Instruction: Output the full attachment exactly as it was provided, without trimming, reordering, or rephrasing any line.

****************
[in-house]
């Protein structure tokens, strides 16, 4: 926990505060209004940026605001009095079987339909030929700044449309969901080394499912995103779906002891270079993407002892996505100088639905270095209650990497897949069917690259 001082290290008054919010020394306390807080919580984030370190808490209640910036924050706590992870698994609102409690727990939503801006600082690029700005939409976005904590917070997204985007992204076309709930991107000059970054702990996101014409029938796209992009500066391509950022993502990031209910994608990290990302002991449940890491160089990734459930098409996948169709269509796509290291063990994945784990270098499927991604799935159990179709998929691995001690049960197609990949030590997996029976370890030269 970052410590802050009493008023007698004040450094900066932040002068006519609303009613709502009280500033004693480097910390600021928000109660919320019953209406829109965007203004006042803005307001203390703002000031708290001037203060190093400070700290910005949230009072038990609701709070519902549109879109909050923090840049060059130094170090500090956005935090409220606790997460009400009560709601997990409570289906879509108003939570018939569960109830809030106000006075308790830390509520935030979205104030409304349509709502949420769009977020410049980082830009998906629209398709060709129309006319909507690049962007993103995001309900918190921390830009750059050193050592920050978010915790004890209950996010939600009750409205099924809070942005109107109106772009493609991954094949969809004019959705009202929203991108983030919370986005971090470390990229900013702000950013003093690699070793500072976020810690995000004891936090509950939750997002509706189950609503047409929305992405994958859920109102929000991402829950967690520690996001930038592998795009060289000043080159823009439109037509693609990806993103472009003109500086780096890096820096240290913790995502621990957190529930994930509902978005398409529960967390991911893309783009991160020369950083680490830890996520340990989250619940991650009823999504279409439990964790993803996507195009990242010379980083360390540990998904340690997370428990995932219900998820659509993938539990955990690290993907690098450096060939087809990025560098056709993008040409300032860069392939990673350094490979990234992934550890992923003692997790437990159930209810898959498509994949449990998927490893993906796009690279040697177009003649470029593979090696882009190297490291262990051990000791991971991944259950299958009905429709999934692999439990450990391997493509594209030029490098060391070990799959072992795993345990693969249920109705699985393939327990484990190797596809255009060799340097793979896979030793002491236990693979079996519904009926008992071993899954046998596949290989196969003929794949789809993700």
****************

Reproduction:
[in-house]
């Protein structure tokens, strides 16, 4: 926990505060209004940026605001009095079987339909030929700044449309969901080394499912995103779906002891270079993407002892996505100088639905270095209650990497897949069917690259 001082290290008054919010020394306390807080919580984030370190808490209640910036924050706590992870698994609102409690727990939503801006600082690029700005939409976005904590917070997204985007992204076309709930991107000059970054702990996101014409029938796209992009500066391509950022993502990031209910994608990290990302002991449940890491160089990734459930098409996948169709269509796509290291063990994945784990270098499927991604799935159990179709998929691995001690049960197609990949030590997996029976370890030269 970052410590802050009493008023007698004040450094900066932040002068006519609303009613709502009280500033004693480097910390600021928000109660919320019953209406829109965007203004006042803005307001203390703002000031708290001037203060190093400070700290910005949230009072038990609701709070519902549109879109909050923090840049060059130094170090500090956005935090409220606790997460009400009560709601997990409570289906879509108003939570018939569960109830809030106000006075308790830390509520935030979205104030409304349509709502949420769009977020410049980082830009998906629209398709060709129309006319909507690049962007993103995001309900918190921390830009750059050193050592920050978010915790004890209950996010939600009750409205099924809070942005109107109106772009493609991954094949969809004019959705009202929203991108983030919370986005971090470390990229900013702000950013003093690699070793500072976020810690995000004891936090509950939750997002509706189950609503047409929305992405994958859920109102929000991402829950967690520690996001930038592998795009060289000043080159823009439109037509693609990806993103472009003109500086780096890096820096240290913790995502621990957190529930994930509902978005398409529960967390991911893309783009991160020369950083680490830890996520340990989250619940991650009823999504279409439990964790993803996507195009990242010379980083360390540990998904340690997370428990995932219900998820659509993938539990955990690290993907690098450096060939087809990025560098056709993008040409300032860069392939990673350094490979990234992934550890992923003692997790437990159930209810898959498509994949449990998927490893993906796009690279040697177009003649470029593979090696882009190297490291262990051990000791991971991944259950299958009905429709999934692999439990450990391997493509594209030029490098060391070990799959072992795993345990693969249920109705699985393939327990484990190797596809255009060799340097793979896979030793002491236990693979079996519904009926008992071993899954046998596949290989196969003929794949789809993700």